Comment: Reusable booster rocket (Score 3, Informative) 48

by frank249 (#46565117) Attached to: SpaceX Resupply Mission To Launch March 30

SpaceX,will also achieve a spaceflight first.

After delivering cargo to the International Space Station, the first stage of the Falcon 9 rocket used for the flight will fire its engines for the second time. The burn will allow the rocket to reenter the atmosphere in controlled flight, without breaking up and disintegrating on the way down as most booster rockets do.

After recovering the rocket from the water on Sunday, SpaceX engineers and technicians will study it to determine what it would take to refurbish such a rocket for reuse. SpaceX also has plans to recover and reuse the second stage rocket, but for now, it will recover only the first stage and its nine Merlin engines, which make up the bulk of the cost of the rocket.

Comment: It could have been just an elaborate heist (Score 1) 436

by frank249 (#46493925) Attached to: Malaysian Flight Disappearance 'Deliberate'

They have not released the cargo manifest yet. Who knows, there might have been hundreds of millions of dollars worth of diamonds or art or cash/bearer bonds on board. They would not need more than a 5,000 ft runway to land on if they did not plan to take off again. They could even have pulled a 'Thunderball' landing on the water and then camouflaged the plane with nets. This makes as much or even more sense than many of the other theories. If they never find the plane, it will have been the perfect crime.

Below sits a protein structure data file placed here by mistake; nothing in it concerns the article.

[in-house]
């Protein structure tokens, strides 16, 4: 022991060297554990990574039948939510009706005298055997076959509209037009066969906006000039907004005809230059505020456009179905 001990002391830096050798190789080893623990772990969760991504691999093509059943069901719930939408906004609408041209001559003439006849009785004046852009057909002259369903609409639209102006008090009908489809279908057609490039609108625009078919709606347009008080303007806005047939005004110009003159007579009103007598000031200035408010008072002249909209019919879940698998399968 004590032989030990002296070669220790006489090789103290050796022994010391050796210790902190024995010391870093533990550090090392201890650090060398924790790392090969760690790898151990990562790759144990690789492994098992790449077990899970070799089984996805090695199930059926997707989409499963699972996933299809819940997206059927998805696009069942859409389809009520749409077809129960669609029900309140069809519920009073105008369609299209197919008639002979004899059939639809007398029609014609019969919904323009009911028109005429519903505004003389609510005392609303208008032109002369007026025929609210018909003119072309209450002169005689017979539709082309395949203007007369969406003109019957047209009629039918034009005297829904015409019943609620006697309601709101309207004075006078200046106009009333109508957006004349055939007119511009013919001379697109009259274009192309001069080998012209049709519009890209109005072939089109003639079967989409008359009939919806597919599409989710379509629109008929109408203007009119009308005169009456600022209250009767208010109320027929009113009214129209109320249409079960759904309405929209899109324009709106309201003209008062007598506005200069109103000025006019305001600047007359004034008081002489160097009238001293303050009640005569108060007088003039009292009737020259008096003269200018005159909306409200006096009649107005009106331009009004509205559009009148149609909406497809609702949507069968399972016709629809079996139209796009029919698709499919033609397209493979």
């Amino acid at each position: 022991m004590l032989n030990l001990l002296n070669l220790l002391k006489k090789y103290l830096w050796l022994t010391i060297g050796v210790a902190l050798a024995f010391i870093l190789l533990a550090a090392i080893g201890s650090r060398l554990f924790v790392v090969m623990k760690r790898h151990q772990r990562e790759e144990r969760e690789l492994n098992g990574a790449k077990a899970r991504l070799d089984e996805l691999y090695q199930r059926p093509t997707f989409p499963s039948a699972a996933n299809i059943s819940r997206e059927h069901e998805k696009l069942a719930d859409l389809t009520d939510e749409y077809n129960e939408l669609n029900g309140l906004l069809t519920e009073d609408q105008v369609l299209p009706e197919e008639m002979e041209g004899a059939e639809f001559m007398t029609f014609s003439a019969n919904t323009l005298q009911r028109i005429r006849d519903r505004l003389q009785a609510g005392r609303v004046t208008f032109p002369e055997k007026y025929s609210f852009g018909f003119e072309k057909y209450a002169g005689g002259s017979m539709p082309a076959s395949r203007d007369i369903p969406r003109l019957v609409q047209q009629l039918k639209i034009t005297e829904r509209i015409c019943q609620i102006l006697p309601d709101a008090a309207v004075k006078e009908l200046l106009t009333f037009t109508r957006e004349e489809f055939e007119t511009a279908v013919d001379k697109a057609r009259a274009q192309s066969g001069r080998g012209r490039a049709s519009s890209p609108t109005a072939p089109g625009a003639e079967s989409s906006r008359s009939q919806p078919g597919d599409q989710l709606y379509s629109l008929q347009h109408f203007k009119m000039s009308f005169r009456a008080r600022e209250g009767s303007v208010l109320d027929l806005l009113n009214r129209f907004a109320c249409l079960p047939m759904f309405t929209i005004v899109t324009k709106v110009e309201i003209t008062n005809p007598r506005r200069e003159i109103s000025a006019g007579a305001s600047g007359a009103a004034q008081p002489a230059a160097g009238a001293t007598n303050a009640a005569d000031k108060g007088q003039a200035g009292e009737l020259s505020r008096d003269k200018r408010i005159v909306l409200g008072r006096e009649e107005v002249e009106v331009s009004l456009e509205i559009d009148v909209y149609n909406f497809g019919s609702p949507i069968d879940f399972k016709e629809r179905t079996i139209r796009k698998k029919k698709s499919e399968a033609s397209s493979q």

Comment: Christine Jorgensen (Score 1) 784

by frank249 (#44643697) Attached to: Bradley Manning Wants To Live As a Woman

Christine Jorgensen in 1952 was an American who was the first person to become widely known in the United States for having sex reassignment surgery—in this case, male to female. She had served in the Army before going to Sweden for the sex change operation. I think it was Bob Hope who quiped that "Christine Jorgensen was the first guy to go abroad and come back a broad."

Comment: QNX and BB10 (Score 2) 90

by frank249 (#42752997) Attached to: Yes, PlayBook Does Get BlackBerry 10 Update

BB10 and the Playbook OS are both based on QNX which is also in 60% of all car infotainment units. Rock solid micro kernal OS that is also used in nuclear plants and medical devices. I have used my Playbook for over two years now and it has new crashed. Apps install without having to reboot. I think many people will be pleasantly surprised with how well BB10 and QNX just works. It also sets the stage for more integration between smartphones, tablets, and car systems.

As for the update to the Playbook, says that a new version of the Bridge program is in Appworld now which means that the Playbook update to BB10 could be any day now.

Comment: Gas Prices (Score 1) 1387

I am convinced that the real reason Trudeau brought the metric system to Canada was that it would be easier to add taxes to the price of gas. Prime Minister Joe Clark was defeated in part based on the fact that he proposed a 17 cent a gallon tax on gas. Trudeau came in and imposed a tax of 10 cents a litre and no body said anything. Even today the price of gas can go up 10 cents over night. I can just imagine the uproar in the US if gas rose 40 cent/gallon over night.

While Canada has been officialy metric for 40 years most people I meet still think in imperial units and I have to explain to my wife what it means when 10 cm of snow is forecast.

If I have seen farther than others, it is because I was standing on the shoulders of giants. -- Isaac Newton